|Never underestimate how attached a community can become to a mural.
I learned this first hand while renovating the underwater mural at the California Pedestrian Underpass at the end of California Avenue in Palo Alto. It is a heavily used underpass. Throughout my days painting there, I heard a steady stream of comments that revealed how attached the community was to this particular mural. People would stop to point out their favorite fish, or want to share with me their fond memories of watching the original mural go up. Most commonly, people stopped just to make sure that I am only touching it up, right?
Just to clarify, this is what the beloved mural looked like before I started painting:
Faded paint was peeling off the wall. The tunnel walls were starting to make the tunnel feel more scary, not less. It was attracting taggers and vandalism. The underpass had fallen into disrepair, and it reflected badly on city maintenance.
Figuring out how to remedy the situation was more complicated than you might expect. This heavily used pedestrian underpass has structural issues that cause water to seep into the walls, but there were no funds available for the substantial public works project that would be required to remediate the issue through the City or Caltrain.The ocean themed mural was originally created as a community art project painted by volunteers, and the artwork itself was not consistently of professional quality. Because of the water seepage issues and quality of the original artwork, it did not make sense to invest in a complete restoration of the mural. The city was in a pickle: how to patch up the current art so it can last just another five or ten years until a long term solution is decided?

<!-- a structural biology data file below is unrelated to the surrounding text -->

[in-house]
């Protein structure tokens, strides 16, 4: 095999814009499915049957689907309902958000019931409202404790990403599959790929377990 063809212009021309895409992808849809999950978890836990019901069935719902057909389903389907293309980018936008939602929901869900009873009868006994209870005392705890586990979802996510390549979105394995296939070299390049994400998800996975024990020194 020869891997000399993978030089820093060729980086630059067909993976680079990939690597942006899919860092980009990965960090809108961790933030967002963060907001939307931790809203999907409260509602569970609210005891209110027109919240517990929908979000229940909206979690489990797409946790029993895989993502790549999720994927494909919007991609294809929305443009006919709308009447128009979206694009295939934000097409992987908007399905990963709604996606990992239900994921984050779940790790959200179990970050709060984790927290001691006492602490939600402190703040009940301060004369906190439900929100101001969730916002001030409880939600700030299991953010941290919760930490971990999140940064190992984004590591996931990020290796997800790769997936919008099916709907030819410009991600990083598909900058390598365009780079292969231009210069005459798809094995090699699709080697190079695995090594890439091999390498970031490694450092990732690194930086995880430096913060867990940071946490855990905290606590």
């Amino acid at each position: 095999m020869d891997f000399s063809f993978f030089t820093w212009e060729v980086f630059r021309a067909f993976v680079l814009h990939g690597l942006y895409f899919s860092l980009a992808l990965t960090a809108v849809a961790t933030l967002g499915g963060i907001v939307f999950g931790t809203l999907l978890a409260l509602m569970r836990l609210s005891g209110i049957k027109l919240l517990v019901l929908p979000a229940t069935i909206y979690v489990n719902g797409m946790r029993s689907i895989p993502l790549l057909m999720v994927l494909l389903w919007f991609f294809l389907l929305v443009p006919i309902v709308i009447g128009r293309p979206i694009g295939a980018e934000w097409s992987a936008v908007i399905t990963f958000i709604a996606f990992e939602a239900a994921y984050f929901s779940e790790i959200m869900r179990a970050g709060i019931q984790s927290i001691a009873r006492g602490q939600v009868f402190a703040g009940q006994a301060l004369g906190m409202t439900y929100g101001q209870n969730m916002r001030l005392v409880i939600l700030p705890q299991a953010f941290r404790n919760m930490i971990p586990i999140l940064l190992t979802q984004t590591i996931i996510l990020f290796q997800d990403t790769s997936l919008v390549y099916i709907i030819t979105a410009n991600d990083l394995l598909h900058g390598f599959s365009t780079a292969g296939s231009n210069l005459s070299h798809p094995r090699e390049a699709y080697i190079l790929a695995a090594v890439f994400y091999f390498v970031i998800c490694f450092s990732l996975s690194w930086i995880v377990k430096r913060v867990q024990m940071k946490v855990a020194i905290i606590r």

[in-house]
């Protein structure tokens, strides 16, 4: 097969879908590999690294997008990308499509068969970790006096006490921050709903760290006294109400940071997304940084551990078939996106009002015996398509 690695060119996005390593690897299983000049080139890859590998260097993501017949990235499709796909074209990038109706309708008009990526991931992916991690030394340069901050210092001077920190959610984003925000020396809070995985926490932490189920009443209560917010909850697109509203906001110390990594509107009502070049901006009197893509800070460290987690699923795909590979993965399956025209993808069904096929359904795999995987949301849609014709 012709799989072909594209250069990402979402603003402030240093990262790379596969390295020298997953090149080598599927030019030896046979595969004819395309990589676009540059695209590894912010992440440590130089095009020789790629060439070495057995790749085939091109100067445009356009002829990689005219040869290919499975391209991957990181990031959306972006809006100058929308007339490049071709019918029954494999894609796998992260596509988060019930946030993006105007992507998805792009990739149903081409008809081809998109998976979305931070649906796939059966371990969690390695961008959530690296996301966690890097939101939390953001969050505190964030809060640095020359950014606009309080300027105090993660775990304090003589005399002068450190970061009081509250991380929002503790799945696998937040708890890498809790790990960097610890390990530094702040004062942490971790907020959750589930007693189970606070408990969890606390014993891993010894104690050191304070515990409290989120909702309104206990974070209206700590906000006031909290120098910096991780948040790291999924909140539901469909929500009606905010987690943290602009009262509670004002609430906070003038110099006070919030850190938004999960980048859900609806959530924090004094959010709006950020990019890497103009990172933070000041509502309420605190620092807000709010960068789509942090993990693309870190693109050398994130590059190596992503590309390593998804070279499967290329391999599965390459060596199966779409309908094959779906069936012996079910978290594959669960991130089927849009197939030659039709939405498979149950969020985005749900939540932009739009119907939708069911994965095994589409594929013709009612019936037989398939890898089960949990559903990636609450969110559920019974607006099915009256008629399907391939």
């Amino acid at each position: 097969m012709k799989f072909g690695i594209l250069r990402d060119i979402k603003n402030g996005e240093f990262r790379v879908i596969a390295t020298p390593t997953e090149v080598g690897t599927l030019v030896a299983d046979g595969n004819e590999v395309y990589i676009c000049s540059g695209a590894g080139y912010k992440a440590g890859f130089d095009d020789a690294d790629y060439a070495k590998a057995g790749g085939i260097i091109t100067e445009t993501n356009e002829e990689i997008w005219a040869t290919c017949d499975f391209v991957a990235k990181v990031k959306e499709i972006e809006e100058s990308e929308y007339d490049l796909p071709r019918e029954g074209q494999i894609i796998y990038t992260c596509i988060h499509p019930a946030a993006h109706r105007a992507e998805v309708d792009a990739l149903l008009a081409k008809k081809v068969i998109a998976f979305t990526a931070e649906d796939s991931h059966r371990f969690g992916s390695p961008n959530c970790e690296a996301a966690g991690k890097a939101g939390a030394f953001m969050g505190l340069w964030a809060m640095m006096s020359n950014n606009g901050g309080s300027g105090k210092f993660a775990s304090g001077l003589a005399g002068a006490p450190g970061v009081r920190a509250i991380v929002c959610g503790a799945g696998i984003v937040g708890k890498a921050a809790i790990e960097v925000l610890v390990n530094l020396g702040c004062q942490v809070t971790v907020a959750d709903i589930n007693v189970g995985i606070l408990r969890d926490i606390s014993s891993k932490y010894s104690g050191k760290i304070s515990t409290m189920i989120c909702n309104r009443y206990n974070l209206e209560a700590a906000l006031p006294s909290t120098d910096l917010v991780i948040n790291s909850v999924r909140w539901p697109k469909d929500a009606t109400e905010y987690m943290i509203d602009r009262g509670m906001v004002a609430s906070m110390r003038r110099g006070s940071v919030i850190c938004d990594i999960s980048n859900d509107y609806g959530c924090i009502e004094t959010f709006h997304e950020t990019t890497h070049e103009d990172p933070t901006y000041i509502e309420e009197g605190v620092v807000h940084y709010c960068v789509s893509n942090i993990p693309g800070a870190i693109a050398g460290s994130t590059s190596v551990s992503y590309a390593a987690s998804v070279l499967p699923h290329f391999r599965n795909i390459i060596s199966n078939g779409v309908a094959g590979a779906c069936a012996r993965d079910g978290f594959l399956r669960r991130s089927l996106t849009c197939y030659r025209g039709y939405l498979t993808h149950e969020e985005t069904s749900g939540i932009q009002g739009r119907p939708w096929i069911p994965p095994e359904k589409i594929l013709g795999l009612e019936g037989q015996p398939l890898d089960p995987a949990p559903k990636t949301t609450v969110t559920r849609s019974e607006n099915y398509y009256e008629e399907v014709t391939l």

There were no easy solutions. I worked closely with Elise DeMarzo and Nadya Chuprina, who do an incredible job running the city’s public art program, and they trusted me to “do the best I could” with some of the inherent challenges of a touch-up project. Our aim was to get rid of all the cobwebs, grime, and the worst of the peeling paint, as well as brighten up the colors on the fish. My intention was to preserve the original spirit of the mural, while adding my own creative flavor and details that would improve the trip through the tunnel.
It’s hard for me to go halfway into the pool.
I ended up covering every square inch of the wall tunnel – 3500 square feet of sea life – in the seven days budgeted for the project. After the mess of the scraping, it was a marathon of rolling on vibrant blues and painting portraits of aquatic life. I loved being a block from my favorite paint store on the peninsula, California Paint. They even provided onsite deliveries for me.
The tunnel is a major artery for Caltrain commuters, kids going to and from the middle school, and as a link from the residential to comercial side of midtown Palo Alto. I was struck by how upbeat the energy of the commuters were. From day one, and every day I was onsite, it surprised me. Maybe it was just the coffee in the crowd, but I think there is a unique energy to people who use their feet or bike instead of cars for their commute. I was even included in bike to work day festivities where volunteers tallied about 900 people that had gone through that tunnel in a four-hour time span. I tallied that about 890 of them seemed cheerful. Maybe it was the free pancakes and coffee at the event.
When I came back for my last day of touch-ups, a woman came up to me and told me that the mural had been a point of family discussion each night at their dinner table, what had changed, what was new, etc.. She said that her eight-year-old son had ventured that it was unfortunate that I couldn’t paint the ground as well.
I happened to record this conversation. You can listen to the request from this passerby and see how I integrate her son’s idea on the fly into what I had planned for the day.
I painted about fifty ground elements, including starfish, seashells and sand dollars. I included a caution to bikers that might have been written in the sand with a stick: Walk your Bike.
I invite you to take a field trip and go walk the renovated California pedestrian underpass in Palo Alto. Count the starfish with a child. Pick out a favorite fish. Let me know if you don’t hear the roar of the ocean just a little bit as the crowds of happy commuters pass you by.